Wild birds show cyclical alternation between breeding seasons and seasons of sexual inactivity. During the latter the sex glands are at rest and are very small. With the approach of the breeding season they start to grow rapidly, -- increasing in volume up to one thousand times. Accompanying this growth of the gonads many secondary sex characters also show a characteristic development. This is true in first respect for the sperm- and oviducts, but also external secondary sex characters often show striking changes. The bill color of the sparrow is light brown during the resting period and becomes blue black in the breeding season. In some birds, as the Rose-breasted Grosbeak, a remarkable change also takes place in the plumage. Experiments have been performed and will be presented to show the external and hormonal factors that control these seasonal changes.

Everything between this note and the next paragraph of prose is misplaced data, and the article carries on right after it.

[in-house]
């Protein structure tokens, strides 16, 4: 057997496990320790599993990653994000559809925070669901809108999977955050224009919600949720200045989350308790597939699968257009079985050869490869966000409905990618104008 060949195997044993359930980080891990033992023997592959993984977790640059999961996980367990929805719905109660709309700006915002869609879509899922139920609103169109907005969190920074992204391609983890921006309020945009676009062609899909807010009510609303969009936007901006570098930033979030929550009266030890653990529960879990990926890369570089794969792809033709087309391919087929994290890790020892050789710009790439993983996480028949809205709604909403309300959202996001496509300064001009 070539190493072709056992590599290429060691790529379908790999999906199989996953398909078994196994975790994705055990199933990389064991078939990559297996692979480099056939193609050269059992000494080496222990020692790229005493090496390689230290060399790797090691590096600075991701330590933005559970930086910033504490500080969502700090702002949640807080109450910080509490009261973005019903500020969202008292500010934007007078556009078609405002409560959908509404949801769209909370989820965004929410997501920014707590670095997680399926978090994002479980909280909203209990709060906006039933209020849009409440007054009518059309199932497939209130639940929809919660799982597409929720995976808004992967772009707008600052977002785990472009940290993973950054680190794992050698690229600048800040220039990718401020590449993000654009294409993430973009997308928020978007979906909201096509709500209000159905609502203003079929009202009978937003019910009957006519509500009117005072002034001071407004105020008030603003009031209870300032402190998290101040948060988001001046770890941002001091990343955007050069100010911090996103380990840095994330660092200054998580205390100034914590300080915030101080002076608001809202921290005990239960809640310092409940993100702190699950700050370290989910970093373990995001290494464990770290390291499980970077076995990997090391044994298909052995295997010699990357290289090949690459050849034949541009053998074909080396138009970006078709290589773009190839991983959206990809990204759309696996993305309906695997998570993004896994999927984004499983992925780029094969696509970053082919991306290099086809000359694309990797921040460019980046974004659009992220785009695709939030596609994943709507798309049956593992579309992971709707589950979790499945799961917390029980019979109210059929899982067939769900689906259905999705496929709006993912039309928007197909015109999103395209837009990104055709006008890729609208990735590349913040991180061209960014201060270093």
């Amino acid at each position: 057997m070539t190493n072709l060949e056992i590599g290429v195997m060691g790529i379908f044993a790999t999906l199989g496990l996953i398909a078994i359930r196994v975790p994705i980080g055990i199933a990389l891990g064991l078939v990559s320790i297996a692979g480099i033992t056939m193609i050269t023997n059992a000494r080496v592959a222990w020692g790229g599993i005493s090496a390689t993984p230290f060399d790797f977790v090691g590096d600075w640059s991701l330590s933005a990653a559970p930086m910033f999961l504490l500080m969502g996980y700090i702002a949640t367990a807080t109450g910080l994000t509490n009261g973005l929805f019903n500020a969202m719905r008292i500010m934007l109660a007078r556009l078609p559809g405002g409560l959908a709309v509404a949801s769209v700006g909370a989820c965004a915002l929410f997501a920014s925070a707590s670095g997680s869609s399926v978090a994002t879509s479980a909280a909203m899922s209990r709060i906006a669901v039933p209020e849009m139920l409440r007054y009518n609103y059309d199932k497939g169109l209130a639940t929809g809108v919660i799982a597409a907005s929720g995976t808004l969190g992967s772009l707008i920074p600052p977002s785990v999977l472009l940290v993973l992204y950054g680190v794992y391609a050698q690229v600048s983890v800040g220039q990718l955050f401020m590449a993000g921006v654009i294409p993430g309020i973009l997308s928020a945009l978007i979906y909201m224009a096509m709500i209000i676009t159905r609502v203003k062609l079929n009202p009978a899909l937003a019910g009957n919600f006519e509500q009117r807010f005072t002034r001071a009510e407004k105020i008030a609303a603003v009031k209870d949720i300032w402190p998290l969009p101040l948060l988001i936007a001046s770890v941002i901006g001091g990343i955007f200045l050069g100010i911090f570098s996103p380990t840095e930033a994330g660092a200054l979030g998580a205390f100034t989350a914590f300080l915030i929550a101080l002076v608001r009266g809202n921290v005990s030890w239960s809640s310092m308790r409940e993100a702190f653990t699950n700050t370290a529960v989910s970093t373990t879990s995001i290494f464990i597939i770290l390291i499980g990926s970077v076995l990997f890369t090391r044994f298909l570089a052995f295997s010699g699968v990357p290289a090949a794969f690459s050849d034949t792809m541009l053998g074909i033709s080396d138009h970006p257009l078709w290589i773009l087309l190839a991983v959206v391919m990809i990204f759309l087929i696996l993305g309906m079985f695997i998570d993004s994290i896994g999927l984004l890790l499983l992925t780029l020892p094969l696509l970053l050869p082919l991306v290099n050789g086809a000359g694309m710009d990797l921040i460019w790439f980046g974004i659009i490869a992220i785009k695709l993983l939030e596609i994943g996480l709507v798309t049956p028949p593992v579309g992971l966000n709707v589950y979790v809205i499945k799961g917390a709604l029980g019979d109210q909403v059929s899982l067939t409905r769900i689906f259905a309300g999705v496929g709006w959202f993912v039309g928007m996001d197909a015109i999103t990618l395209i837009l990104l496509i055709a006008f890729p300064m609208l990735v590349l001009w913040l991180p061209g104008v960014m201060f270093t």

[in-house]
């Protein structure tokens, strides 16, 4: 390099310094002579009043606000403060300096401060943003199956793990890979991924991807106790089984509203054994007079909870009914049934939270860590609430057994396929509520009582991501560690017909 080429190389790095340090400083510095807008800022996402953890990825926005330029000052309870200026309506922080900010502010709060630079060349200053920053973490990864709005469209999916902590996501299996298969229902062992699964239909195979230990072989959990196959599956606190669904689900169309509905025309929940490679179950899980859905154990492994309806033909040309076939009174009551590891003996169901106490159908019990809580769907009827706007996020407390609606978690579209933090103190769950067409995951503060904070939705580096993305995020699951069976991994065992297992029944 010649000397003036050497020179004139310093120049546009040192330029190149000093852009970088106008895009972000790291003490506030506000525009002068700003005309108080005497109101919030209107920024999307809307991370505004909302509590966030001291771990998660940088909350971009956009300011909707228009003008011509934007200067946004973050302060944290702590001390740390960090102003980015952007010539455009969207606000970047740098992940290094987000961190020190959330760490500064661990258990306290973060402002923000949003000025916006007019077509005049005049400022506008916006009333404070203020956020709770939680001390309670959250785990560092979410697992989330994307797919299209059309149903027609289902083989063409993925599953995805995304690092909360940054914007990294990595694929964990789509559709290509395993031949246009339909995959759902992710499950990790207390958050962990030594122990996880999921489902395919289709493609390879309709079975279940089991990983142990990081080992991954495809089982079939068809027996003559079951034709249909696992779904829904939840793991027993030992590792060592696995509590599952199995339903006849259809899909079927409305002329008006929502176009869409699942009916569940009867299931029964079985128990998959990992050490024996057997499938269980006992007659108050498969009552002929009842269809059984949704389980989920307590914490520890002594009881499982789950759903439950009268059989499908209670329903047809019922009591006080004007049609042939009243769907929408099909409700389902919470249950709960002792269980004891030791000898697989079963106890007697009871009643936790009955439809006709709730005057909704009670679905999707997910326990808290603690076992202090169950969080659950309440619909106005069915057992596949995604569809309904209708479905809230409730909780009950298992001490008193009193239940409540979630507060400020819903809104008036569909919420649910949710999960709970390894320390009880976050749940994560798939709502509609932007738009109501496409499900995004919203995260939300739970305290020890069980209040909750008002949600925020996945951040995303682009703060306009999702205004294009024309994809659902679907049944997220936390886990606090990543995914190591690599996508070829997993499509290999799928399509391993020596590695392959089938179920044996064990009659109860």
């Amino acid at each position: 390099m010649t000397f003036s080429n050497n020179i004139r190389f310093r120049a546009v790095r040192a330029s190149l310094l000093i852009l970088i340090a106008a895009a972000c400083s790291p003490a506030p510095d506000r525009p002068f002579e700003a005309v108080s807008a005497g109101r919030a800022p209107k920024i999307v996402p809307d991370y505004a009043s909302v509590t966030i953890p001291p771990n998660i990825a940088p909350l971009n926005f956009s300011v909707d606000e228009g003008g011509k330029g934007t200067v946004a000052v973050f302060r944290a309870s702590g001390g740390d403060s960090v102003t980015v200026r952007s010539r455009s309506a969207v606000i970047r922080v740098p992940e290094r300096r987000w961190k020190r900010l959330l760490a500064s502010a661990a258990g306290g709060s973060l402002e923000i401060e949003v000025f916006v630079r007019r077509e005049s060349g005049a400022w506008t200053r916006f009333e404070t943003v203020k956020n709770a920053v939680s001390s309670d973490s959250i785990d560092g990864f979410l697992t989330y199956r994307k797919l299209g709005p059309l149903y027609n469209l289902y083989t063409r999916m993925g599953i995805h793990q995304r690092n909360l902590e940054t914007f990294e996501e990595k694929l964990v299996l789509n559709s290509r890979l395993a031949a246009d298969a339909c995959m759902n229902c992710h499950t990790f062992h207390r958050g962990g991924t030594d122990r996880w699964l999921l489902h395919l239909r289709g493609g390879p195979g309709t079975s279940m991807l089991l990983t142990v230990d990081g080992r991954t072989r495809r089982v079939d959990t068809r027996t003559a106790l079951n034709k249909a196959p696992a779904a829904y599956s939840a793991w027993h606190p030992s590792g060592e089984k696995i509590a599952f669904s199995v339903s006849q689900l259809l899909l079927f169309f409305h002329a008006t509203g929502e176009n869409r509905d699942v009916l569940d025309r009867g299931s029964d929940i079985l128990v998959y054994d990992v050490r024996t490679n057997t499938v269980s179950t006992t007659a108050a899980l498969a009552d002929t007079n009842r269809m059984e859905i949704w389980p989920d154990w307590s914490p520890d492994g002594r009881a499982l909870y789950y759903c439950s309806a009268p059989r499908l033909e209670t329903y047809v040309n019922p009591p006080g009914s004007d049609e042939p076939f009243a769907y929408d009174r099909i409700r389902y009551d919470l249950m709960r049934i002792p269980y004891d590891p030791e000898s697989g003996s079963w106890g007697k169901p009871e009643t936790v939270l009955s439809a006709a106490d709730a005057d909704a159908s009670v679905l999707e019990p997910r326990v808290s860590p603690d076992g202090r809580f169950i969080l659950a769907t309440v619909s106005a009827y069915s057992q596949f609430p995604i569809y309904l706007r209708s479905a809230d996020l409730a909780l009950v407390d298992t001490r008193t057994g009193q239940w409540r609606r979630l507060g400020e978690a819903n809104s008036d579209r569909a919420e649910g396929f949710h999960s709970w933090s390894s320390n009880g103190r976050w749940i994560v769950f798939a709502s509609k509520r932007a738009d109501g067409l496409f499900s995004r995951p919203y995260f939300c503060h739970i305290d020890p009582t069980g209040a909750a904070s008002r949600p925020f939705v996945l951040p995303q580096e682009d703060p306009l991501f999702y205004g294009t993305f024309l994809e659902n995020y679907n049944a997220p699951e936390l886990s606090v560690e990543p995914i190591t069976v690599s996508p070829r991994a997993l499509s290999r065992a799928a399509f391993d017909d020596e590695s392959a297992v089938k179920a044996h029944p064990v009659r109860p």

Proceedings of the Iowa Academy of Science
©1934 Iowa Academy of Science, Inc.
"Seasonal Variation in Birds,"
Proceedings of the Iowa Academy of Science, 41(1), 314-315.
Available at: https://scholarworks.uni.edu/pias/vol41/iss1/113